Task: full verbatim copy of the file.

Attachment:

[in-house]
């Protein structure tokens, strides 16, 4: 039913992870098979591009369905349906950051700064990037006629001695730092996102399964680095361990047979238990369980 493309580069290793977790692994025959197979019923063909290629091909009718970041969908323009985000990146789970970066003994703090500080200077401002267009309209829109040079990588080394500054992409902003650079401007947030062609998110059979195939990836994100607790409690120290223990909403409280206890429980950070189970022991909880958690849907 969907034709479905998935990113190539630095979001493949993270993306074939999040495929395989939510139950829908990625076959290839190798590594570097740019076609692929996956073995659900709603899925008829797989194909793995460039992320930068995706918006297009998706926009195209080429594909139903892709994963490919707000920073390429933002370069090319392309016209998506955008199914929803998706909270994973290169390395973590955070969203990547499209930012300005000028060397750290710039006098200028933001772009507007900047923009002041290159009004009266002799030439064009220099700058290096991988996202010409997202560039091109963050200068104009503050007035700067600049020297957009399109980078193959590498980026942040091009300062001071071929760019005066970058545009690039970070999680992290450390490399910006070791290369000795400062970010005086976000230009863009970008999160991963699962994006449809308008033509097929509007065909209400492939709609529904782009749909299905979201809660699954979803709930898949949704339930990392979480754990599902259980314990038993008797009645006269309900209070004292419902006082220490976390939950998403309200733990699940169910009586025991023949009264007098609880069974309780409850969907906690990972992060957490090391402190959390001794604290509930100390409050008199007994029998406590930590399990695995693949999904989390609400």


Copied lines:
[in-house]
């Protein structure tokens, strides 16, 4: 039913992870098979591009369905349906950051700064990037006629001695730092996102399964680095361990047979238990369980 493309580069290793977790692994025959197979019923063909290629091909009718970041969908323009985000990146789970970066003994703090500080200077401002267009309209829109040079990588080394500054992409902003650079401007947030062609998110059979195939990836994100607790409690120290223990909403409280206890429980950070189970022991909880958690849907 969907034709479905998935990113190539630095979001493949993270993306074939999040495929395989939510139950829908990625076959290839190798590594570097740019076609692929996956073995659900709603899925008829797989194909793995460039992320930068995706918006297009998706926009195209080429594909139903892709994963490919707000920073390429933002370069090319392309016209998506955008199914929803998706909270994973290169390395973590955070969203990547499209930012300005000028060397750290710039006098200028933001772009507007900047923009002041290159009004009266002799030439064009220099700058290096991988996202010409997202560039091109963050200068104009503050007035700067600049020297957009399109980078193959590498980026942040091009300062001071071929760019005066970058545009690039970070999680992290450390490399910006070791290369000795400062970010005086976000230009863009970008999160991963699962994006449809308008033509097929509007065909209400492939709609529904782009749909299905979201809660699954979803709930898949949704339930990392979480754990599902259980314990038993008797009645006269309900209070004292419902006082220490976390939950998403309200733990699940169910009586025991023949009264007098609880069974309780409850969907906690990972992060957490090391402190959390001794604290509930100390409050008199007994029998406590930590399990695995693949999904989390609400």